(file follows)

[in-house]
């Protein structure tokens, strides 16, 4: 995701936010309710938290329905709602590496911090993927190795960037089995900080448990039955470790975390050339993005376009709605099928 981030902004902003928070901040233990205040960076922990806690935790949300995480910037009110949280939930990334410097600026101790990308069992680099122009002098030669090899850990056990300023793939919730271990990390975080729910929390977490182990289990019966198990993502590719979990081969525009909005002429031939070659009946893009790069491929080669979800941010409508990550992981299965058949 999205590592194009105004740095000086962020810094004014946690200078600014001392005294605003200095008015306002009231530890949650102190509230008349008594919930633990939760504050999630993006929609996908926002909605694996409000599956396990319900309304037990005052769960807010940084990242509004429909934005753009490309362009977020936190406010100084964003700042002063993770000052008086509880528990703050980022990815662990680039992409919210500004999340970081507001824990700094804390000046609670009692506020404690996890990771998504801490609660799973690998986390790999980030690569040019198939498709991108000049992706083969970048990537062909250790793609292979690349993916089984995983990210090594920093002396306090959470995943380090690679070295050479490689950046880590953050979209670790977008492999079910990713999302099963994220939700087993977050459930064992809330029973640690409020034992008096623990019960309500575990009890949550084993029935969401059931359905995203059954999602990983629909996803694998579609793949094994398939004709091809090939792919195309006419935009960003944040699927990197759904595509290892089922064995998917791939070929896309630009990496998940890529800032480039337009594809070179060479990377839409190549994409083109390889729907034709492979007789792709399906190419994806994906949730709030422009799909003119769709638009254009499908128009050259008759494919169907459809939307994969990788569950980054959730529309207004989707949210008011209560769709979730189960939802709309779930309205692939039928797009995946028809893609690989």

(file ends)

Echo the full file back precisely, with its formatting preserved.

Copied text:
[in-house]
């Protein structure tokens, strides 16, 4: 995701936010309710938290329905709602590496911090993927190795960037089995900080448990039955470790975390050339993005376009709605099928 981030902004902003928070901040233990205040960076922990806690935790949300995480910037009110949280939930990334410097600026101790990308069992680099122009002098030669090899850990056990300023793939919730271990990390975080729910929390977490182990289990019966198990993502590719979990081969525009909005002429031939070659009946893009790069491929080669979800941010409508990550992981299965058949 999205590592194009105004740095000086962020810094004014946690200078600014001392005294605003200095008015306002009231530890949650102190509230008349008594919930633990939760504050999630993006929609996908926002909605694996409000599956396990319900309304037990005052769960807010940084990242509004429909934005753009490309362009977020936190406010100084964003700042002063993770000052008086509880528990703050980022990815662990680039992409919210500004999340970081507001824990700094804390000046609670009692506020404690996890990771998504801490609660799973690998986390790999980030690569040019198939498709991108000049992706083969970048990537062909250790793609292979690349993916089984995983990210090594920093002396306090959470995943380090690679070295050479490689950046880590953050979209670790977008492999079910990713999302099963994220939700087993977050459930064992809330029973640690409020034992008096623990019960309500575990009890949550084993029935969401059931359905995203059954999602990983629909996803694998579609793949094994398939004709091809090939792919195309006419935009960003944040699927990197759904595509290892089922064995998917791939070929896309630009990496998940890529800032480039337009594809070179060479990377839409190549994409083109390889729907034709492979007789792709399906190419994806994906949730709030422009799909003119769709638009254009499908128009050259008759494919169907459809939307994969990788569950980054959730529309207004989707949210008011209560769709979730189960939802709309779930309205692939039928797009995946028809893609690989």